The poorest preforming of the three in this trial was the probiotic drink. The participants in this group demonstrated a modest (statistically non significant) change in lachnospiraceae gut bacteria. Conversely significant changes in gut flora were seen in the group consuming prebiotic fibre. The people that consumer kefir enjoyed the most positive increase to gut bacteria.
It should be pointed out that any comparison between prebiotics and probiotics is not a like for like test. Prebiotics deliver the food that supports existing bacteria and create the conditions for further colonization. A probiotic is intended to introduce microorganisms directly into the body.
The BBC study concluded that traditionally produced fermented foods (or even home made versions) may offer the greatest benefits to consumers in terms of increased gut flora. A key problem with mass produced fermented foods and drinks is pasteurisation. Pasturised goods are regarded as safer, which also correlates to a longer shelf life. By comparison traditionally made kefir has to be consumed in a relatively short space of time. This is perhaps the choice we consumers face, if we want maximum health benefits from the food we make or buy we may have to sacrifice some of the convenience of long sell by dates.
A basic guide to gut health, key terms defined and explained.
Understanding gut health; 1 the basics
The scientific investigation of gut bacteria and its relationship to wellbeing is at a very early stage. There are discoveries every week that support, coexist with or contradict earlier findings. It’s a rapidly developing and dynamic area of human knowledge. The good news is, there are many resources available to anyone who wants to understand and take control of their own health through diet.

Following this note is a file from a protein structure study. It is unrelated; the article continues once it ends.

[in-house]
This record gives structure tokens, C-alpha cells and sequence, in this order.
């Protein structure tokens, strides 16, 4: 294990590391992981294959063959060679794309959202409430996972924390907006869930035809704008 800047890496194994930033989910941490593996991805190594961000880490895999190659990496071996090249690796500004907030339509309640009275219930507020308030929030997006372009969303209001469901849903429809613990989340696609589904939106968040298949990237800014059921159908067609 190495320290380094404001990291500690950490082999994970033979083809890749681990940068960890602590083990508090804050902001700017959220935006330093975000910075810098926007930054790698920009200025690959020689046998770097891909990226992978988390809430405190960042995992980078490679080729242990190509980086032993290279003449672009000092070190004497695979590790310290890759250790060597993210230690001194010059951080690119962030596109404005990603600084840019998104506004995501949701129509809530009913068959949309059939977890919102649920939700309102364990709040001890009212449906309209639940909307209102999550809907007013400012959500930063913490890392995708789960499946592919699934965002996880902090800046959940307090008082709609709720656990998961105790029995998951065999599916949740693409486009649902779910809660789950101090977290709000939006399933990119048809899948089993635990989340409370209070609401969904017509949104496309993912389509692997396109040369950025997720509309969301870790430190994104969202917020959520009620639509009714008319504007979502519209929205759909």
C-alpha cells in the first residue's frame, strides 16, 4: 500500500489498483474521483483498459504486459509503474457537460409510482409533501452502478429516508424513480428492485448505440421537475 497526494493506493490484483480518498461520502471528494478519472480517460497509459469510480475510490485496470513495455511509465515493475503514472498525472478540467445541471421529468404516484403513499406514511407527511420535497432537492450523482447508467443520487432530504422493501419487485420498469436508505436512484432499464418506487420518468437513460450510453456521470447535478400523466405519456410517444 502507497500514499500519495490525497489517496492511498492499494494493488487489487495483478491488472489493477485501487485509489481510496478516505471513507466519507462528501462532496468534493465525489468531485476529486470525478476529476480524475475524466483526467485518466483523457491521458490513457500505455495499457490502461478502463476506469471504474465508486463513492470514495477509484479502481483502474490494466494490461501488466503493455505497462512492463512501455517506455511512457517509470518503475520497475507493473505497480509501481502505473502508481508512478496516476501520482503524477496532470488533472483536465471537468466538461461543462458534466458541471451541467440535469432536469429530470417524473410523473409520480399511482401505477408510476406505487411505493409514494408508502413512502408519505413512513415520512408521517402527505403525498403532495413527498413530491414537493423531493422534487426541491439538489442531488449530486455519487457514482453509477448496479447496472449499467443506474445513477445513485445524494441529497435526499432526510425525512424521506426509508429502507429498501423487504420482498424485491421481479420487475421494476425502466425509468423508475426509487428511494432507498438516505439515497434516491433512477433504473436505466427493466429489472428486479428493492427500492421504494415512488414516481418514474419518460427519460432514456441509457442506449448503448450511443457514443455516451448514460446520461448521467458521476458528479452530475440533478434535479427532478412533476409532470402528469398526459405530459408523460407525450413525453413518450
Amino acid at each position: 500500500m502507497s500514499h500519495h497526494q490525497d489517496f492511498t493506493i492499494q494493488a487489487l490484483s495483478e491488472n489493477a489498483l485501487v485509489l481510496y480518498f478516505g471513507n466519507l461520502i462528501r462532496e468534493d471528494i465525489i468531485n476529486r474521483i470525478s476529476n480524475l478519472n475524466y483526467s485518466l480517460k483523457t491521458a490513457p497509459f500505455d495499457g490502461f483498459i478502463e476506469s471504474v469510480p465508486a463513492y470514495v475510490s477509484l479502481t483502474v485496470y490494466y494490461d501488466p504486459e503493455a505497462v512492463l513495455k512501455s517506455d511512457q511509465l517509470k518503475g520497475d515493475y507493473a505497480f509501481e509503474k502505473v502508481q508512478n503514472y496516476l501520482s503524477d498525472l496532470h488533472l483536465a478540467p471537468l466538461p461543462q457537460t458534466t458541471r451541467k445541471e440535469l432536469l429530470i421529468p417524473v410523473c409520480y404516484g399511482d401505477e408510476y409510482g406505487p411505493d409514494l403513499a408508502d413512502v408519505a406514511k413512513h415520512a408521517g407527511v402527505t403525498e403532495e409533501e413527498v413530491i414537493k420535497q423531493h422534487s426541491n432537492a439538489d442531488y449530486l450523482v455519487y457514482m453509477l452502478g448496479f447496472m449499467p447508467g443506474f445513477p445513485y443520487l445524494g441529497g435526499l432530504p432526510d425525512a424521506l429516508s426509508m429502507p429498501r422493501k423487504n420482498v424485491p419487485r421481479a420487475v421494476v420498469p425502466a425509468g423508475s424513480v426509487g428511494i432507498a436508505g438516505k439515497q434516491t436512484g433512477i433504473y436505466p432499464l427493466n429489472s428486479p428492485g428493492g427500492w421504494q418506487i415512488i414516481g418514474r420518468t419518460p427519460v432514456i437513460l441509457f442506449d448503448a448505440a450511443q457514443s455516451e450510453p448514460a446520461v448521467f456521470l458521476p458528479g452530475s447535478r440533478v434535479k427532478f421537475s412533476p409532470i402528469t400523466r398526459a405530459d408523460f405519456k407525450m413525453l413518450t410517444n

As a starting point there are a few concepts that are best understood at the outset. Not everyone uses these terms in the same way but try these definitions as a starting point.
Microorganism is widely used in talking about gut health, it is a general description for any organism that is too small to see with the naked eye. Some scientists prefer not to use the word but you are likely to come across it widely if you start reading about gut bacteria. Bacteria, viruses, archaea and fungi are all typically included in the term.
Microbiota is generally used to denote the population of microbes in any given community or system. Flora appears to have largely the same meaning as microbiota and appears interchangeably. For example gut flora means the same thing as gut microbiota.
The aggregate of all the genes of an entire population of microorganisms in any environment is described as a microbiome.
Typically scientists divide human microbiota into populations linked to their environment, such as skin, mouth, nose, digestive tract, and in females also the vagina. The largest population of microbes occur in the digestive tract, also known as the gut. Bacteria are the largest type of microbe in the human gut and bacteria reflects the dominant interest of scientific research. Gut bacteria are the main recipients of the benefits of prebiotics and probiotics, that is why the term gut bacteria and gut health is so prominent in media accounts of research findings. Technically speaking the plural of bacteria is bacterium but you will rarely see this outside of science journals, bacteria is typically used as the singular and plural form in most everyday situations.
A key point to make is that the gut has an important two way communication system with the human brain. That means to think of fermented food and drinks as only involved in what happens in the intestinal tract is a mistake. What we eat and drink has has the potential to exert a widespread influence across a number of systems.